[Note: AZT (azidothymidine) was the first type of antiretroviral drug to be approved as effective for treatment of HIV-AIDs. However, see also
Rich Van Konynenburg’s message on the Co-Cure Listserv highlighting the strong “black box” warning associated with AZT. See also Vincent Racanciello’s
comment on his Virology Blog.]
The xenotropic murine leukemia virus-related virus (XMRV) is a human retrovirus, recently isolated from tissues of prostate cancer patients with impaired RNase L activity.
In this study, we evaluated 10 licensed anti-HIV-1 compounds for their activity against XMRV, including protease inhibitors (PI), nucleoside reverse transcriptase (RT) inhibitors (NRTI), non-nucleoside RT inhibitors (NNRTI) and an integrase inhibitor.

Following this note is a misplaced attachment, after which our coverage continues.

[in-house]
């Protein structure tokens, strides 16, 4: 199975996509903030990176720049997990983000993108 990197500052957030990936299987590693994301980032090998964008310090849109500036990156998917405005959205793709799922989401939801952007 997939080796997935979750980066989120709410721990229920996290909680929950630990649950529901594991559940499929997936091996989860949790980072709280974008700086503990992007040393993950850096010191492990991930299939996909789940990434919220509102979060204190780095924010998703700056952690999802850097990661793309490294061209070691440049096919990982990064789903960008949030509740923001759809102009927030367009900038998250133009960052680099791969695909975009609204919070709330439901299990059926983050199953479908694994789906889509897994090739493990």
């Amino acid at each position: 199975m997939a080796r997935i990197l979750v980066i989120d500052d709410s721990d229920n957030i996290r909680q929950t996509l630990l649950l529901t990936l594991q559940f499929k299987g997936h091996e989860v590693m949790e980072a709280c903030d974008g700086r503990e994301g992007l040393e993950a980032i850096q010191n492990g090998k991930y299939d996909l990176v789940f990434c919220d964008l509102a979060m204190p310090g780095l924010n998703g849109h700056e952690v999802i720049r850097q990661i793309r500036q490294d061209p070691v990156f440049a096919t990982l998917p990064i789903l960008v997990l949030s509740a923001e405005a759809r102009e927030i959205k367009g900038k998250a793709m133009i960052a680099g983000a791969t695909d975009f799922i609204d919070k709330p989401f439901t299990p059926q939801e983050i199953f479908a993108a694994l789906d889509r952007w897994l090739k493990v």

• No PI affected XMRV production; even high concentrations of Ritonavir failed to inhibit the maturation of XMRV Gag polyproteins.
• Among the NRTI, NNRTI and integrase inhibitors used in this study, only AZT blocked XMRV infection and replication through inhibition of viral reverse transcription.
• This sensitivity of XMRV to AZT may be explained by the modest homology in the motif D sequences of HIV-1 and XMRV reverse transcriptases.
If XMRV becomes established as an etiological agent for prostate cancer or other diseases, AZT may be useful for preventing or treating XMRV infections in humans.
Source: Virology, Dec 1, 2009. PMID: 19959199, by Sakuma R, Sakuma T, Ohmine S, Silverman RH, Ikeda Y. Department of Molecular Medicine, Mayo Clinic, Rochester, Minnesota; Department of Cancer Biology, Lerner Research Institute, Cleveland Clinic, Cleveland, Ohio, USA. [E-mail: